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KeyBank Recognized as Transparency Leader in Competitive CDP Rankings

Submitted by: Kelly Eisenhardt

Posted: Mar 09, 2016 – 06:00 AM EST

Tags: cdli, climate change, keybank

 
Kelly_eisenhardt

As a leader in sustainability for the banking industry, KeyBank was recently recognized by the Carbon Disclosure Project as a company meeting criteria for the S&P Climate Leadership Index. With programs focused on environmental reporting, a largely successful renewable energy portfolio, and programs targeting a “low carbon future,” the company moves forward by supporting transparency throughout the banking industry.

Andrew Watterson is the Head of Sustainability in charge of Green Office Week. Having joined the team in 2014, he uses his sustainability and organizational change expertise to lead the bank in the development and execution of a sustainability strategy that positions the bank for growth. In his role, he works with the Corporate Responsibility team and bank leadership to help KeyBank balance margin and mission and to achieve dependable results.

 

Why is being named to the Carbon Disclosure Project’s S&P Climate Disclosure Leadership Index important to KeyBank?

Operating ethically and with transparency is important to us and being recognized by the Leadership Index is a validation that we are on the right track.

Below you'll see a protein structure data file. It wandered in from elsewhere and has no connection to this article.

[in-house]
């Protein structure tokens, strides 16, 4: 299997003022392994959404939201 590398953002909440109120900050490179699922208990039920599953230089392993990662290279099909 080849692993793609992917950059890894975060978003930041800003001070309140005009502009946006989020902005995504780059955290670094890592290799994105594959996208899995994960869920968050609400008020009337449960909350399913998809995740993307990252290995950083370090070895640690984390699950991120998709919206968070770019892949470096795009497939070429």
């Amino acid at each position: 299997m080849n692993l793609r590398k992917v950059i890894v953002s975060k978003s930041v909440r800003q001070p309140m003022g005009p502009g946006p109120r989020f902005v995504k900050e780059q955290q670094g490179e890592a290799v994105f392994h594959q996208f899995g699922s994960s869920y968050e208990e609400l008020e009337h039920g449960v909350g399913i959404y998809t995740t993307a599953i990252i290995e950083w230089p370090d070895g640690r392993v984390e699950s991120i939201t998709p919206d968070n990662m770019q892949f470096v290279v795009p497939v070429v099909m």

It is important that we join our group of banking peers who are also listed on the index, so that we can work together as an industry on the challenges.

Over the years, we’ve built a team to investigate and explore how to best respond to the CDP questionnaire and to help determine the true risks and opportunities related to climate change.

How does this align with KeyBank’s long term sustainability goals as well as investor relations?

When I joined KeyBank back in April 2014, we did an impacts and opportunities assessment identifying what really matters to the bank and which CSR and sustainability programs might be best for us to implement.

In addition to the work we’ve done internally, we looked outside the company for standards, tools, and frameworks that we might leverage. The Carbon Disclosure Project (CDP) has the clearest and most targeted approach. We’ve taken the initiative to ask other companies how they are managing their climate change risks and opportunities in such a constrained environment.

Participating in the CDP program is an important part of our strategy and disclosing how we manage these efforts is important to our company and investors. As a service provider with a branch and retail network, we’ve leveraged the framework to review those facilities and our energy efficiency status.

What actions did the team take to increase the bank’s score by more than 19 points from the 2014 findings?

We started by taking a poll to gain an understanding of where and how we could improve our score with year over year progress.

The CDP framework helped us look across the enterprise at specific areas and then gauge that with how our peers were responding. This created a baseline where we could understand where we were ahead and where we needed to work harder. We completed a comparative analysis of other financial institutions in order to better understand our industry’s position.

What challenges do you see when trying to remain in the top 10% of the CDLI participants?